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Dogs Who Bark And How To Quiet Them

Parent Category: Dog Talk
Created: 19 August 2014

We had two very large, gentle dogs holidaying with us, they both loved and craved attention and for the most part were very quiet and calm. Mind you when something did concern them they were not slow in barking VERY loud… and when one started the other would take it up with a vengeance. And particularly at 7am in the morning outside some pensioners’ bungalows I have to tell you I didn’t feel that this was at all welcome behaviour…

If you have a similar story then you may be interested in something that can work quite well. This works really well for our two collie girls and it also worked for the aforementioned “two very large, gentle dogs” we had staying with us (as you can imagine they also had very large, loud barks). They all know us as their ‘leaders’ and from this technique, they understand that they have done their job and are being lovingly thanked for their efforts.

This is not a method to stop barking on an ongoing basis, it is to quiet the dog at a point in time in relation to a particular issue that is present. For many of us of course there are times when we welcome the barking of our dogs — for example to put off an otherwise unwelcome approach or intruder at our home.

The technique that I am about to describe to you works in many circumstances so long as YOU ARE CALM and with dogs who have a gentle nature; it will not work for all dogs and is unlikely to work if you are anxious, upset or angry because that will feed the agitation in your dog.

Please note that dogs who are not naturally calm or are predisposed to displays of fear aggression will more than likely need a very different approach!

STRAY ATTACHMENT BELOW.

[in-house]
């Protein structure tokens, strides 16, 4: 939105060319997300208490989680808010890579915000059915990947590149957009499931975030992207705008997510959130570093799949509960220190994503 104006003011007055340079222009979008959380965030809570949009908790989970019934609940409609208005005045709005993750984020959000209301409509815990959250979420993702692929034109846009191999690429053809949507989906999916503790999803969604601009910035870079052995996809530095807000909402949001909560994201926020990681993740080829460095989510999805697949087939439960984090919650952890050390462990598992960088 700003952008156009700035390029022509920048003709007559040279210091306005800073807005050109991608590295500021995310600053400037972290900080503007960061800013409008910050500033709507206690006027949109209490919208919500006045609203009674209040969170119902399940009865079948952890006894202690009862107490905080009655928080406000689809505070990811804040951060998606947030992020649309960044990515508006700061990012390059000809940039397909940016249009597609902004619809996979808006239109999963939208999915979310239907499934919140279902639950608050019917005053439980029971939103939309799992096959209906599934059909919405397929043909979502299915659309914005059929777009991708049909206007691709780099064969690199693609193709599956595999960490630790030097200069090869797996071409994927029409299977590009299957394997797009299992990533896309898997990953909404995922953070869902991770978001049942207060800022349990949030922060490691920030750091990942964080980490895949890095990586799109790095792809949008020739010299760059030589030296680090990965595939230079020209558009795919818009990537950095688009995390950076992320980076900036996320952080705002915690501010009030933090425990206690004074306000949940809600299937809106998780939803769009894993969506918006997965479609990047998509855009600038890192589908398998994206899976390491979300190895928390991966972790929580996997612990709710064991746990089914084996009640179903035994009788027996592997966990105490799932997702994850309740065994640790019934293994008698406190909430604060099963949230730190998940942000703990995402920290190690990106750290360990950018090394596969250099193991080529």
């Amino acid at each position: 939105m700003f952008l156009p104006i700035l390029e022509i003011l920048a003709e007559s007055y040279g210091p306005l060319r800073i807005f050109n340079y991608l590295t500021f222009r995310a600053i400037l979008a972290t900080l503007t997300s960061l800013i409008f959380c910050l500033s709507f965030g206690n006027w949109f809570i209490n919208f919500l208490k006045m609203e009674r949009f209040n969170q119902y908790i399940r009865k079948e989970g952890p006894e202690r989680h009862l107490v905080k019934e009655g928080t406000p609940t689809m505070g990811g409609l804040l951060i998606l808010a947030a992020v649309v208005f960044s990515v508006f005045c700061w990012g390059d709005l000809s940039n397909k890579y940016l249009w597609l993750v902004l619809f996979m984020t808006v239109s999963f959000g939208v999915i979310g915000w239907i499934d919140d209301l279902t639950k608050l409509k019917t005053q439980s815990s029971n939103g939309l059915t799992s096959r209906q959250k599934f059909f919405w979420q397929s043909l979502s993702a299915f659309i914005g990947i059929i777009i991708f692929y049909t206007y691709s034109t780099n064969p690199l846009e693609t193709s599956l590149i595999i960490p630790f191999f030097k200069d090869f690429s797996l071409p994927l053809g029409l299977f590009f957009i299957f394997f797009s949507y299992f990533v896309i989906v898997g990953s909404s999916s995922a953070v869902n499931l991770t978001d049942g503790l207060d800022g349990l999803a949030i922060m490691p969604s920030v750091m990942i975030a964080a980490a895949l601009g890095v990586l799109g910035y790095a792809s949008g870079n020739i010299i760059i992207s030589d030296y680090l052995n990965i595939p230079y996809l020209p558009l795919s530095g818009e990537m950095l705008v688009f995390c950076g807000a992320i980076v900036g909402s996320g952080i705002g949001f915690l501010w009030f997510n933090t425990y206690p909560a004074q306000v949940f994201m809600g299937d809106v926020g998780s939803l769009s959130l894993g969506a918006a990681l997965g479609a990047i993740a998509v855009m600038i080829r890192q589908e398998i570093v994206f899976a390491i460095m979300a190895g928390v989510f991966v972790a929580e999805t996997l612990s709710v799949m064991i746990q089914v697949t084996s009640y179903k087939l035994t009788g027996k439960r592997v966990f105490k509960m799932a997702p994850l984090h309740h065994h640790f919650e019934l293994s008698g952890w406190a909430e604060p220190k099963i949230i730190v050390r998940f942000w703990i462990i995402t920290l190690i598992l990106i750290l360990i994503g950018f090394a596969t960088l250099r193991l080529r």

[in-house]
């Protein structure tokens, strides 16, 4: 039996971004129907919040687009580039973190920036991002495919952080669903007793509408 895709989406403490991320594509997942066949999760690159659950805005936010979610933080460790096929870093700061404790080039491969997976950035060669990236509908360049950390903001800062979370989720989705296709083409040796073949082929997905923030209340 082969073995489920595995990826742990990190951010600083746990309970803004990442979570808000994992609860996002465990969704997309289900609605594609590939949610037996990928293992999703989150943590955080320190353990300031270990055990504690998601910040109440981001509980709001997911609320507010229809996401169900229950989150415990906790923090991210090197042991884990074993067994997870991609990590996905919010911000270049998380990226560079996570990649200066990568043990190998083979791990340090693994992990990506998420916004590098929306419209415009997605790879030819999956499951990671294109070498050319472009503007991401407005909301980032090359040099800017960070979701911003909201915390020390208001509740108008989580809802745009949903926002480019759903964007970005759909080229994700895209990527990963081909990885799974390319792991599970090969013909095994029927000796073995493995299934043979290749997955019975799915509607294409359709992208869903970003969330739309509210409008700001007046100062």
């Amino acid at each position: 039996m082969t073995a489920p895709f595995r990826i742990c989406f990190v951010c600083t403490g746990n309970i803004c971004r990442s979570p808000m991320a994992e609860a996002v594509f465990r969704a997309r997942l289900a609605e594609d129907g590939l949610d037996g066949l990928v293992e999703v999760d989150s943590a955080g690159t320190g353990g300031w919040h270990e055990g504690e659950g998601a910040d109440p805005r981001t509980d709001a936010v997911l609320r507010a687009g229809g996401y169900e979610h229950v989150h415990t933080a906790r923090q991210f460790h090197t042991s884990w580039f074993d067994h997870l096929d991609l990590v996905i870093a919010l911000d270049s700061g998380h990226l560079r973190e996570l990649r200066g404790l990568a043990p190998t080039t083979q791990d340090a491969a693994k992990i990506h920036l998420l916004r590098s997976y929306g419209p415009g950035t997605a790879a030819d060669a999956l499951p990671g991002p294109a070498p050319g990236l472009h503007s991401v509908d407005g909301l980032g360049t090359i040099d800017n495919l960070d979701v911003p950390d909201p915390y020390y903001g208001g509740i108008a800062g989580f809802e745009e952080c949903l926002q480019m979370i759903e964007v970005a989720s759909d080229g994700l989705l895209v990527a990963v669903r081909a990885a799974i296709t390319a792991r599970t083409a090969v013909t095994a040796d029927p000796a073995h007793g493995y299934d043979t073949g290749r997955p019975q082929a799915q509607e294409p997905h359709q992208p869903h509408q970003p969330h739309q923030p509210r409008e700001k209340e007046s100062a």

The Technique

So, a gentle way to quiet gentle natured dogs is to first noticeably pay attention to what they are barking at, so that they understand that you have seen it. If you have no idea what they are barking at, just look in the same direction as they are and study the scene for a moment or two to acknowledge that you understand. This tells your dog that the message has been received, understood and ‘shouting’ is no longer required. Then give at least verbal, if not also physical, praise (for example ‘good dog’ and a pat or a stroke). 

If the barking continues, while praising and stroking or otherwise giving physical affection, very gently take hold of the muzzle and hold the mouth closed — gently — and praise again or use a firm ‘no’ or ‘enough’. No need for shouting back at the dog, this may only escalate their concern.

Please remember that many dogs may find it provocative when you bend over them, especially when they are barking aggressively — so if in doubt and you need to bend to reach your dog, it is best to do it to the side of the dog otherwise you might find yourself causing an escalation to aggressive behaviour.

The point of the exercise in dog language is that having brought whatever it was to our attention and passed on the responsibility of dealing with it, they can return to their natural state of being calm and looking to you for leadership.

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This is just a snapshot… if you want to know more or have any questions about how to deal with a dog that barks when you’d rather they didn’t, please get in touch.

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Be Safe With Your Dogs!